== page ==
Bush, GOP Congress Losing Core Supporters - Jim VandeHei and Peter Baker, Washington Post

Polls show Bush's base starting to flee - Dick Polman, Philadelphia Inquirer

Bush's low ratings worry Republicans - Linda Feldmann, Christian Science Monitor

Polls show Bush losing conservative support - John Whitesides, Political Correspondent

May 04, 2006

Support For Roe

In today's Wall Street Journal: "U.S. support for Roe v. Wade is at its lowest level in decades, according to a new Harris poll."

April 26, 2006

Quote of the Day

"Nothing kills a political honeymoon faster than the word taxes." - Clay F. Richards, assistant director of the Quinnipiac University Polling Institute, explaining why New Jersey Governor Jon Corzine's negatives shot up to 42% in the lastest Qpoll after registering at only 14% in January.

April 20, 2006

Bush Approval Starts to Near Danger Level

The new FOX News/Opinion Dynamics poll has President Bush's Approval down to 33%. This is 3 points lower than any previous poll FOX News has released, and needless to say it is not good news for the White House. Among Republicans his approval has dropped to 66% and therein lies his major problem and the answer to how he can bounce back.

The President has got to get his Republican base back in the fold. If he can do that his approval ratings will stabilize in the high 30's and low 40's and he will be in a position to mount a comeback this fall. Bush could take sliding approval ratings into the high 30's in the RCP Average, but deterioration below 35% - it's not there yet, but the FOX poll could be a troubling leading indicator for the White House - starts to indicate loss of core support in his Republican base and that can become a very slippery slope which could effectively kill his presidency. He's got to pick a fight with the Democrats on something and get his base reenergized. Compromising with Ted Kennedy on immigration is not the answer to his political problems.

April 07, 2006

GOP: "Scary" New Poll

GOP pollster Tony Fabrizio sums up the results of the new AP-Ipsos survey: "These numbers are scary. We've lost every advantage we've ever had. The good news is Democrats don't have much of a plan. The bad news is they may not need one."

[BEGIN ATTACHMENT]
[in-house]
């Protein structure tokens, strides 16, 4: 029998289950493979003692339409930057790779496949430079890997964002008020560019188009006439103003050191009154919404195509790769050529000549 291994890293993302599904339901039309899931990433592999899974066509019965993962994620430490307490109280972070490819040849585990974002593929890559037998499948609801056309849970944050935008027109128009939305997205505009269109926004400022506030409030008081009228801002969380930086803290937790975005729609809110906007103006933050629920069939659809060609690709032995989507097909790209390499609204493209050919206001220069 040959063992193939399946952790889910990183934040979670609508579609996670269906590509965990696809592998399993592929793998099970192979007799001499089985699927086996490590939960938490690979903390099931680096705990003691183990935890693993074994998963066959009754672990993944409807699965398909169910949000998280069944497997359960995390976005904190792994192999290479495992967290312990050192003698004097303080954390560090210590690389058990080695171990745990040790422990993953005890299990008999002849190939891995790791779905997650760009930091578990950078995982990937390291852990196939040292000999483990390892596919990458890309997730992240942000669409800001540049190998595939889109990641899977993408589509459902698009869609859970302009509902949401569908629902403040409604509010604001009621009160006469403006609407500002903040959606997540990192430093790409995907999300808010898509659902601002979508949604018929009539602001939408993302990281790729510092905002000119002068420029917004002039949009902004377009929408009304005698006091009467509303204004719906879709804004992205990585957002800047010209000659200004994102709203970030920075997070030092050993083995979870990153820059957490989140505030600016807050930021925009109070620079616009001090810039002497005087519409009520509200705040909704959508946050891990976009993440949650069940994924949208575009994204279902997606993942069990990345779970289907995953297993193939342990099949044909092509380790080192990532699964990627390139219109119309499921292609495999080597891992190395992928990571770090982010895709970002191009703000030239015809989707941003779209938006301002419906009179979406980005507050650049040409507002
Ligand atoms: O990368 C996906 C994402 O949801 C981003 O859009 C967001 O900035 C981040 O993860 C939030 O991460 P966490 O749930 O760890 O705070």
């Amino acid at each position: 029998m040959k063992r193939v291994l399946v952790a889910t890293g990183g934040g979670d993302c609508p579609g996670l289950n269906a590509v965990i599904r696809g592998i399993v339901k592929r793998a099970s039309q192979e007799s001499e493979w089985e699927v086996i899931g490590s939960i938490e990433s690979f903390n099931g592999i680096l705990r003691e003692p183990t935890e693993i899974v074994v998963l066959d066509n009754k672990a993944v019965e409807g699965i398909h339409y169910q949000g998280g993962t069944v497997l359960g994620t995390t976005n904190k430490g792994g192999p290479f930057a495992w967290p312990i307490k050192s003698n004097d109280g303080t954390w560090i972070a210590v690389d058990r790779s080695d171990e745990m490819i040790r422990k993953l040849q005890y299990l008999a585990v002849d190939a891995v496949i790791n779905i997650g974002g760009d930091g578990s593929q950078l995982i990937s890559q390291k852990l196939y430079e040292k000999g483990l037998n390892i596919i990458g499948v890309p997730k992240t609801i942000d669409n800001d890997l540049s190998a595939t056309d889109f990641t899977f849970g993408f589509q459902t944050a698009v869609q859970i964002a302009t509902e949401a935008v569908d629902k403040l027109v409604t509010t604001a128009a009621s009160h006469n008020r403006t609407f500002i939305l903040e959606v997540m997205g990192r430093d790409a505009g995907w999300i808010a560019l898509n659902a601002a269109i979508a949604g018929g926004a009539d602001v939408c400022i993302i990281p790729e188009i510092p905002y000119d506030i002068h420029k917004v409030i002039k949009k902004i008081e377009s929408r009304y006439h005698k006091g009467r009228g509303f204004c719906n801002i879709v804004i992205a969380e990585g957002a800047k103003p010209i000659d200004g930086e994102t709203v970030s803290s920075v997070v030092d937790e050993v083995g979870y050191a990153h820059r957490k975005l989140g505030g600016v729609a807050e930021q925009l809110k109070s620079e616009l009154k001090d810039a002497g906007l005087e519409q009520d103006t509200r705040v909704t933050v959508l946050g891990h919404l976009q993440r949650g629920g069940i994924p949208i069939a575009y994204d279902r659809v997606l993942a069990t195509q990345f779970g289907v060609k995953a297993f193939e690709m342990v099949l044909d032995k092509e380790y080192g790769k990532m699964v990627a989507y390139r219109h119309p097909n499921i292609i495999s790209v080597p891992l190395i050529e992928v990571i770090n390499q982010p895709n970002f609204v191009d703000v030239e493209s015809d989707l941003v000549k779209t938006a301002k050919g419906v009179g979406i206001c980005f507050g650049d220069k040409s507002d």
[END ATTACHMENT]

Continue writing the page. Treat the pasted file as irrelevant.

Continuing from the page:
Of particular interest in the AP poll is question number six, which mirrors something we saw a while back from Rasmussen:

6. Who do you trust to do a better job of protecting the country?
Democrats ........................................ 41
Republicans...................................... 41
Both equally (VOL) ........................... 4
Neither (VOL) ................................... 11

Here's the skinny on the rest of the results, along with the updated RCP averages for each data set:

Bush Job Approval: 36 approve, 62 disapprove
RCP Avg: 38 approve, 57 disapprove

Congress Job Approval: 30 approve, 67 disapprove
RCP Avg: 32 approve, 60.3 disapprove

Generic Congressional Vote: Democrats +16 (R 33, D49)
RCP Avg: Democrats +11.7 (R 38, D 49.7)

Direction of Country: Right Track 28, Wrong Track 69
RCP Avg: Right Track 30.5, Wrong Track 64.0

As always, the composition of respondents in the AP-Ipsos (based on self-identification) poll is worth noting: Republicans 26, Democrats 31, Independents 34. Sample: 1,003 adults, 844 registered voters, interviews conducted between April 3-5.

March 23, 2006

Polling Republicans

There's a new Diageo/Hotline poll out looking at the attitudes and preferences of 602 registered Republicans across the nation. The data on 2008 is interesting, though I would echo Jay Cost's recent warning that '08 horserace/preference questions at this point are almost totally useless and represent nothing more than reflexive name recognition on the part of respondents.

That being said, however, we probably can glean a bit of value from questions asking for favorable/unfavorable impressions. With that in mind, take a look at these numbers:

President Bush
Strongly favorable 54%
Somewhat favorable 30%
(Net favorable rating 84%)
Somewhat unfavorable 8%
Strongly unfavorable 6%
(Net unfavorable rating 14%)

Vice President Cheney
Strongly favorable 39%
Somewhat favorable 37%
(Net favorable rating 76%)
Somewhat unfavorable 7%
Strongly unfavorable 9%
(Net unfavorable rating 16%)

Senator John McCain
Strongly favorable 23%
Somewhat favorable 39%
(Net favorable rating 62%)
Somewhat unfavorable 12%
Strongly unfavorable 8%
(Net unfavorable rating 20%)

As you can see, McCain's unfavorable ratings (particularly the strongly unfavorable) aren't significantly different from Bush or Cheney, but his favorable ratings (particularly the strongly favorable) are well below the President and Vice President, suggesting, once again, that McCain's support with the base is positive but still remains on the tepid/shallow side.

March 21, 2006

Approval Ratings For All 50 Governors

SurveyUSA's March rankings are out: North Dakota's John Hoeven tops the list with a plus 59 net rating (76% approve, 17% dispprove), and Ohio's Bob Taft remains at the bottom for the eleventh consecutive month with a minus 60 net rating (17% approve, 77% disapprove).